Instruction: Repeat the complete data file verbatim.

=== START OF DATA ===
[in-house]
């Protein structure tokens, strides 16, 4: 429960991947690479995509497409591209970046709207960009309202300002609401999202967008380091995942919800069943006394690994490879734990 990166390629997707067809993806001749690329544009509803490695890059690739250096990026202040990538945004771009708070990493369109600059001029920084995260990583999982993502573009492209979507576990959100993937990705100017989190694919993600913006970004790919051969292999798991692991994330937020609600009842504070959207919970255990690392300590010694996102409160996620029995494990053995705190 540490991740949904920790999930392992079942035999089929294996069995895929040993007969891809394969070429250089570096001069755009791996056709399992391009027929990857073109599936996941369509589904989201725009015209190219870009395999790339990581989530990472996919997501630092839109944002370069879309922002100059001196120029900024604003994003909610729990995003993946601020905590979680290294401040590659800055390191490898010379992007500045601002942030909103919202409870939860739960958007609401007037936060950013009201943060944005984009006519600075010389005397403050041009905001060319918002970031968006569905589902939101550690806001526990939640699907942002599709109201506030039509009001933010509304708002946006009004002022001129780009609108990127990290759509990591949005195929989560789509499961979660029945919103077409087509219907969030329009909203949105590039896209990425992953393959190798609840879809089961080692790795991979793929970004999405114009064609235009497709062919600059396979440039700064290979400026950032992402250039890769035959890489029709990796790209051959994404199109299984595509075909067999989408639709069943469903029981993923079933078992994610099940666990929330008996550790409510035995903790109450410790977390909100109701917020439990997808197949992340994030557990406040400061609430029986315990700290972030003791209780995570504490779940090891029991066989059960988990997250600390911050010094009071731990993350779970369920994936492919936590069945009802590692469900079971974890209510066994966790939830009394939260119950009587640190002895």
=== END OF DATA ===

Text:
[in-house]
């Protein structure tokens, strides 16, 4: 429960991947690479995509497409591209970046709207960009309202300002609401999202967008380091995942919800069943006394690994490879734990 990166390629997707067809993806001749690329544009509803490695890059690739250096990026202040990538945004771009708070990493369109600059001029920084995260990583999982993502573009492209979507576990959100993937990705100017989190694919993600913006970004790919051969292999798991692991994330937020609600009842504070959207919970255990690392300590010694996102409160996620029995494990053995705190 540490991740949904920790999930392992079942035999089929294996069995895929040993007969891809394969070429250089570096001069755009791996056709399992391009027929990857073109599936996941369509589904989201725009015209190219870009395999790339990581989530990472996919997501630092839109944002370069879309922002100059001196120029900024604003994003909610729990995003993946601020905590979680290294401040590659800055390191490898010379992007500045601002942030909103919202409870939860739960958007609401007037936060950013009201943060944005984009006519600075010389005397403050041009905001060319918002970031968006569905589902939101550690806001526990939640699907942002599709109201506030039509009001933010509304708002946006009004002022001129780009609108990127990290759509990591949005195929989560789509499961979660029945919103077409087509219907969030329009909203949105590039896209990425992953393959190798609840879809089961080692790795991979793929970004999405114009064609235009497709062919600059396979440039700064290979400026950032992402250039890769035959890489029709990796790209051959994404199109299984595509075909067999989408639709069943469903029981993923079933078992994610099940666990929330008996550790409510035995903790109450410790977390909100109701917020439990997808197949992340994030557990406040400061609430029986315990700290972030003791209780995570504490779940090891029991066989059960988990997250600390911050010094009071731990993350779970369920994936492919936590069945009802590692469900079971974890209510066994966790939830009394939260119950009587640190002895």